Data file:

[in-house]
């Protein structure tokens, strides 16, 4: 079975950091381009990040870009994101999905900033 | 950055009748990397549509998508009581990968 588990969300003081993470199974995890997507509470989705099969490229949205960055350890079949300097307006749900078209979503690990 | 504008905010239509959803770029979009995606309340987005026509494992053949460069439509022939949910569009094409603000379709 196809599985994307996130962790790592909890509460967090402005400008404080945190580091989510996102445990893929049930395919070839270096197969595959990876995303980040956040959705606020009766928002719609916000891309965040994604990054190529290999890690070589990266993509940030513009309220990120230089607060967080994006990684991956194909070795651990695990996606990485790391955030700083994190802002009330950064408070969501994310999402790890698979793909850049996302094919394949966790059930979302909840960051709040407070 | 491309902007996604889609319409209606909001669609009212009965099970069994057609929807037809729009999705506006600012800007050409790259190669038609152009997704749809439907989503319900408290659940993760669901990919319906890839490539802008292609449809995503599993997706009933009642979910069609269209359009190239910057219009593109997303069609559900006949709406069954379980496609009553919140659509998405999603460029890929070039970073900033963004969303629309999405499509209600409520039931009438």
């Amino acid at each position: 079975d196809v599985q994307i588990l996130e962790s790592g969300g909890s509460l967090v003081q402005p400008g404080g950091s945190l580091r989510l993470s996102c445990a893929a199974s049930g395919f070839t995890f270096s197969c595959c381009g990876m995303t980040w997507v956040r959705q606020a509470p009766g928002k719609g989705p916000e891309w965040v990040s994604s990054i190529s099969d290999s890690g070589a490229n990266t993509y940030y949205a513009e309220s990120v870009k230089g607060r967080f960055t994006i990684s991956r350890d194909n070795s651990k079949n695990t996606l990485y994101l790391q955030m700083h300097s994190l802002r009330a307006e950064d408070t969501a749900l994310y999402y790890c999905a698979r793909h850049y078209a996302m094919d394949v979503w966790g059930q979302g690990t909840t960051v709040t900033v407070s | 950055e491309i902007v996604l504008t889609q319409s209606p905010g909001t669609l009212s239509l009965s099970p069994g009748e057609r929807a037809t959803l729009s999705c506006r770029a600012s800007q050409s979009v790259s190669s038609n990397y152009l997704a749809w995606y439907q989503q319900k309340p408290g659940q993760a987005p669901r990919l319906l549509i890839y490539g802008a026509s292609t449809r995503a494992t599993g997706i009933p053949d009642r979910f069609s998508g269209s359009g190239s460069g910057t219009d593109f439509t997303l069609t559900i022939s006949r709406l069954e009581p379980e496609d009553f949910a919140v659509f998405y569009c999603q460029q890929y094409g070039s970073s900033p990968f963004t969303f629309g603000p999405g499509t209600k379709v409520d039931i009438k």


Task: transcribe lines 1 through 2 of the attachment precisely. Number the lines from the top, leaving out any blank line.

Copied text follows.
[in-house]
């Protein structure tokens, strides 16, 4: 079975950091381009990040870009994101999905900033 | 950055009748990397549509998508009581990968 588990969300003081993470199974995890997507509470989705099969490229949205960055350890079949300097307006749900078209979503690990 | 504008905010239509959803770029979009995606309340987005026509494992053949460069439509022939949910569009094409603000379709 196809599985994307996130962790790592909890509460967090402005400008404080945190580091989510996102445990893929049930395919070839270096197969595959990876995303980040956040959705606020009766928002719609916000891309965040994604990054190529290999890690070589990266993509940030513009309220990120230089607060967080994006990684991956194909070795651990695990996606990485790391955030700083994190802002009330950064408070969501994310999402790890698979793909850049996302094919394949966790059930979302909840960051709040407070 | 491309902007996604889609319409209606909001669609009212009965099970069994057609929807037809729009999705506006600012800007050409790259190669038609152009997704749809439907989503319900408290659940993760669901990919319906890839490539802008292609449809995503599993997706009933009642979910069609269209359009190239910057219009593109997303069609559900006949709406069954379980496609009553919140659509998405999603460029890929070039970073900033963004969303629309999405499509209600409520039931009438």